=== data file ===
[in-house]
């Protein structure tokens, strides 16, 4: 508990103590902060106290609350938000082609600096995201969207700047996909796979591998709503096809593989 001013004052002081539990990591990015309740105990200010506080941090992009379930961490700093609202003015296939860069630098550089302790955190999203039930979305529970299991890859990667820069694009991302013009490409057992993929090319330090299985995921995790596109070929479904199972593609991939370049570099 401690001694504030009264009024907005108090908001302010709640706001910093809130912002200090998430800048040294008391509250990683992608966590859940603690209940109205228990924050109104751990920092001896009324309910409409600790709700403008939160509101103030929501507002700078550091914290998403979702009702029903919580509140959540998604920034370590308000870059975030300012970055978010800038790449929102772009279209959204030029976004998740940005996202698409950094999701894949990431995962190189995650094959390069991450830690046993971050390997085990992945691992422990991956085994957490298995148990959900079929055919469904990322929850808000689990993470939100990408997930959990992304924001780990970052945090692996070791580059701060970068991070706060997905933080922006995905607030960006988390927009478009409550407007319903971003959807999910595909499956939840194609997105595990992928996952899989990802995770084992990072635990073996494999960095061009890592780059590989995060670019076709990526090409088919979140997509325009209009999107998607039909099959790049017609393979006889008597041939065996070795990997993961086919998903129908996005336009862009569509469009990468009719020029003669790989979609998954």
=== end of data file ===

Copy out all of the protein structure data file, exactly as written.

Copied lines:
[in-house]
């Protein structure tokens, strides 16, 4: 508990103590902060106290609350938000082609600096995201969207700047996909796979591998709503096809593989 001013004052002081539990990591990015309740105990200010506080941090992009379930961490700093609202003015296939860069630098550089302790955190999203039930979305529970299991890859990667820069694009991302013009490409057992993929090319330090299985995921995790596109070929479904199972593609991939370049570099 401690001694504030009264009024907005108090908001302010709640706001910093809130912002200090998430800048040294008391509250990683992608966590859940603690209940109205228990924050109104751990920092001896009324309910409409600790709700403008939160509101103030929501507002700078550091914290998403979702009702029903919580509140959540998604920034370590308000870059975030300012970055978010800038790449929102772009279209959204030029976004998740940005996202698409950094999701894949990431995962190189995650094959390069991450830690046993971050390997085990992945691992422990991956085994957490298995148990959900079929055919469904990322929850808000689990993470939100990408997930959990992304924001780990970052945090692996070791580059701060970068991070706060997905933080922006995905607030960006988390927009478009409550407007319903971003959807999910595909499956939840194609997105595990992928996952899989990802995770084992990072635990073996494999960095061009890592780059590989995060670019076709990526090409088919979140997509325009209009999107998607039909099959790049017609393979006889008597041939065996070795990997993961086919998903129908996005336009862009569509469009990468009719020029003669790989979609998954």